Tag Archives: depth of field aperture

Basic Tips for Lighting Setup


The Basics of lighting A scene

In this article I’m going to give you some basic tips for lighting setup in a scene. Lighting is one of the important tools the cinematographer can use to tell the story. When lighting is made correctly, you can use it to say a lot about your characters, about the film’s theme and atmosphere, the emotional mood of the scene, and more. You can also control the colours of the set and create depth to the picture. When working on lighting for a scene, there is no time for experiments. You have to know what you want and go after it.

Study classical art

Watch some important paintings. You will be amazed how they use light to tell a story in one frame.

Color Balance

The first thing you need to do before you start working with the light in the scene is to color balance the colors in your camera. This is a step cinematographer can skip id they want to create a special effect, but when you aiming for realistic lighting, you should balance the colors first. Most cameras have a Color balance or White balance button. They usually will have at least two standards: One daylight (5500k) and one for indoor light (3200k).

Adjusting The Monitor

When you start planning your lighting in the location, you should make sure your monitor is adjusted. You have to make sure you see all the colors in the palette. It is very important because you are going to see how things will look with that monitor and you want to have a true picture.

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Know all the Scene Details

Before starting the work on the scene, you need to have details about the scene (If you came prepared then you already know these answers). You do need to know stuff like what time of day is the scene happening, Where is it happening? How many actors are in the scene? How big the frame is and where the camera is going to stand? You also should watch a rehearsal, you need to see where everyone is standing and walking.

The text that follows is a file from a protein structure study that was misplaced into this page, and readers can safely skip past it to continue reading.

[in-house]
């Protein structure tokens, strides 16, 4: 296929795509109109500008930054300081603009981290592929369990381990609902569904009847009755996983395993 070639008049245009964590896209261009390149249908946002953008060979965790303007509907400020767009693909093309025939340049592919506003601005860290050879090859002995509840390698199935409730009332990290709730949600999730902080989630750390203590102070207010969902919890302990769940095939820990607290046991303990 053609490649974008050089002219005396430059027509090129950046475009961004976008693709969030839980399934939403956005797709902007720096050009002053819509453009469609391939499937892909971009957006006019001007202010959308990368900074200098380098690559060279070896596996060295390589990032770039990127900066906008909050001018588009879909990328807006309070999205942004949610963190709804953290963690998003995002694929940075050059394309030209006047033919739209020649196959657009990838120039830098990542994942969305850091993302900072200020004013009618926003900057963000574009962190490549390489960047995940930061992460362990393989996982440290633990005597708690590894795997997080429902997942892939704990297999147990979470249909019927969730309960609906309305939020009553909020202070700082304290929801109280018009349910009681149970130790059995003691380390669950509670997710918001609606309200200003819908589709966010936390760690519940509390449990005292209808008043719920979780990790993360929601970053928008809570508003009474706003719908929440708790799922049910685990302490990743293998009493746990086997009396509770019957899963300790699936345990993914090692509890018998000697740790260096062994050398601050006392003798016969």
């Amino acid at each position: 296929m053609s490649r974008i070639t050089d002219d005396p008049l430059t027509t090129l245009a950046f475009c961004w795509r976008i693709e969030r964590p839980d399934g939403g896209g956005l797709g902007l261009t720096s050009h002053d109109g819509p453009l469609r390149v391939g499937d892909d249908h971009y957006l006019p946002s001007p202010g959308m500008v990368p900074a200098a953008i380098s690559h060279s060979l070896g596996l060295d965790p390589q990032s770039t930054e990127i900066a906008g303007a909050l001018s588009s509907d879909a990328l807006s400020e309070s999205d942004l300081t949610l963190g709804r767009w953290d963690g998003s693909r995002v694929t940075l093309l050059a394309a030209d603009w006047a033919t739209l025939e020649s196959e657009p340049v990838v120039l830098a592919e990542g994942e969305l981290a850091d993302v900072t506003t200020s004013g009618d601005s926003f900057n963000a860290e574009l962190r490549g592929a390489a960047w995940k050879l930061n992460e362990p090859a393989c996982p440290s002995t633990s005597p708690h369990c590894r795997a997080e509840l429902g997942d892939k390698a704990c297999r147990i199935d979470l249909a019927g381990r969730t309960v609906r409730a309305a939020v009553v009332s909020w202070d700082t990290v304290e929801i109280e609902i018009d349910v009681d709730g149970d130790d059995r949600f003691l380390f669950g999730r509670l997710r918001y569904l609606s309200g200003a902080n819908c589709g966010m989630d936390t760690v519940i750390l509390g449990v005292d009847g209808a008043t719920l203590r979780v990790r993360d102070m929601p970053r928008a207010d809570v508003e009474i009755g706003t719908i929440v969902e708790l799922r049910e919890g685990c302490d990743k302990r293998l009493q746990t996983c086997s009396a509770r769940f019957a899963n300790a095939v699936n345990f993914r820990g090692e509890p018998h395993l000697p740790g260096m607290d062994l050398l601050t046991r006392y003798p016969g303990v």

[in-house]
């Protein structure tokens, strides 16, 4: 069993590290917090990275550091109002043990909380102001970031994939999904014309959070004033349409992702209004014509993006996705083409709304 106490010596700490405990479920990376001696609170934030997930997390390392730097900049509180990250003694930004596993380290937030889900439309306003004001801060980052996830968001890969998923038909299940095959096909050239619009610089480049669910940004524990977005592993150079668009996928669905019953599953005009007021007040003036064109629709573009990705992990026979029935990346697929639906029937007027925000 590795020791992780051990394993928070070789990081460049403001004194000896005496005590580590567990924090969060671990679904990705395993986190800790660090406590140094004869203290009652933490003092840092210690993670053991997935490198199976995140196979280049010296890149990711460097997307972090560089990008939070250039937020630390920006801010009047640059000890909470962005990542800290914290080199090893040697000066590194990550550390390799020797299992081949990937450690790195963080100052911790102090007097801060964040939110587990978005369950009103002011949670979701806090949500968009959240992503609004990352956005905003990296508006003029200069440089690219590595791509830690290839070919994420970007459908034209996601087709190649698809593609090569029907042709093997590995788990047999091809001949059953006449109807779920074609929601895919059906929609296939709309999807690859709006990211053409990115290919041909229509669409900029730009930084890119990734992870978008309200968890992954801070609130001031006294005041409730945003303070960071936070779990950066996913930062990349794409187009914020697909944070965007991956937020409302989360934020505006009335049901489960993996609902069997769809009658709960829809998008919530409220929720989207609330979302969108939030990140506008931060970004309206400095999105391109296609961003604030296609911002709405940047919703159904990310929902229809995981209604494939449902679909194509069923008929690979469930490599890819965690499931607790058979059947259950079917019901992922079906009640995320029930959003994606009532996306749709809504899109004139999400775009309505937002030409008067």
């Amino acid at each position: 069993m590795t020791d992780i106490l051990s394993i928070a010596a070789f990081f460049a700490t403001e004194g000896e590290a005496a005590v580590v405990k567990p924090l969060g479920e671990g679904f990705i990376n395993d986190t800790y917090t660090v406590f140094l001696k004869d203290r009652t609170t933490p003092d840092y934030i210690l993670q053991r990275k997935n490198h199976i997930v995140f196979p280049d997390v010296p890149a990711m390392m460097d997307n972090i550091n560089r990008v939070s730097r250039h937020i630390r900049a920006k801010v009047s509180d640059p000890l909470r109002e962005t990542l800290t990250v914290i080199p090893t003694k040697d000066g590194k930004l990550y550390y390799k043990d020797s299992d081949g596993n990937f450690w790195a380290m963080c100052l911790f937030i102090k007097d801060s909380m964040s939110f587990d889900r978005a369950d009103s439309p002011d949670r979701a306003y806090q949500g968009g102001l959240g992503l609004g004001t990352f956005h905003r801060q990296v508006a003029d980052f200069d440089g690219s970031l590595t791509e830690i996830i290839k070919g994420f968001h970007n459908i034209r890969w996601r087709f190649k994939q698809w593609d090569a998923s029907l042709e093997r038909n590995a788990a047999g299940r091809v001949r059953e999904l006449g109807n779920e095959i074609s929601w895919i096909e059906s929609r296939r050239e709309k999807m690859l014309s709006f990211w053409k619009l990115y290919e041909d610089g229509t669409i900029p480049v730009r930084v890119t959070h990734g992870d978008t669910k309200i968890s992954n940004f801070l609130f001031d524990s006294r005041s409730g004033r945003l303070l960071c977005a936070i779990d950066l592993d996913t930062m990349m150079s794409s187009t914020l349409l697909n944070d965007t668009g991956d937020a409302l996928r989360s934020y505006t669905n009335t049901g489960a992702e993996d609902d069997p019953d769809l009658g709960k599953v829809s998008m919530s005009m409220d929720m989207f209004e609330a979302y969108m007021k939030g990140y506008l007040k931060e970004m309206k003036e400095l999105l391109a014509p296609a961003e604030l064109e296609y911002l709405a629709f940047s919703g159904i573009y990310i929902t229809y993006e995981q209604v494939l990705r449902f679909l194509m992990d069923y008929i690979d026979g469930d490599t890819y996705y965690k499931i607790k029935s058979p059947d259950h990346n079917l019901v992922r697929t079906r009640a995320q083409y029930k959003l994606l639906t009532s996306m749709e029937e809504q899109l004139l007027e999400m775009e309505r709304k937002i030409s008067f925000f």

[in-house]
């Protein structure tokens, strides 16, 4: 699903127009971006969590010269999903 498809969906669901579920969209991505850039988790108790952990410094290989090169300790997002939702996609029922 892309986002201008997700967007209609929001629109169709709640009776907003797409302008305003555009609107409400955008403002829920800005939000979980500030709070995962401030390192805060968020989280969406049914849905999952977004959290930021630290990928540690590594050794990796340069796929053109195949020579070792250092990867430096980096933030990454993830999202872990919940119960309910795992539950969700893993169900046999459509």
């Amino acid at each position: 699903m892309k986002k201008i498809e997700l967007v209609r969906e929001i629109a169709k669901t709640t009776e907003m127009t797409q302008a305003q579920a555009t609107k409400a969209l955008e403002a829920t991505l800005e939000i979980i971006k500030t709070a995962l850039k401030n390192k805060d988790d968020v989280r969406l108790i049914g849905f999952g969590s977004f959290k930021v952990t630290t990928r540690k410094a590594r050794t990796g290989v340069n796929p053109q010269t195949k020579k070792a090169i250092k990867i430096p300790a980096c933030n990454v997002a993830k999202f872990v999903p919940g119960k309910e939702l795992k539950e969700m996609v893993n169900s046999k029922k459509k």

Use a Light Meter

for professional cinematography (film or video), you will need a proper light meter. The light meter will help you to measure the amount of light in the shot.

Today there are many cameras with a light meter built in them, but they are known to not be accurate many times. A hand-held light meter will give you much more details than the one in the camera will. It doesn’t cost much (shouldn’t be more than 300$) and your picture will have better pictures. I’m probably going to post about how to use a hand-held light meter, but I’m sure the guy in the store will explain it also (let me know if you want me to write about it soon)

Lighting The Scene

First look for interesting elements you can use in the scene. Stuff like candle light, lamp; window and etc. Your next step is to turn off all the lights in the location until you have a complete darkness. Then we simply light one lamp at a time and see how it helps us.

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On the next cinematography course post, I’m going to write about the basic light positioning for lighting a scene. For now I advise you to exercise by shooting under different lightings- natural or indoor. Try to shoot in as many locations as you can and try to learn why each picture turned out the way it did. If it’s possible, try even different weather conditions.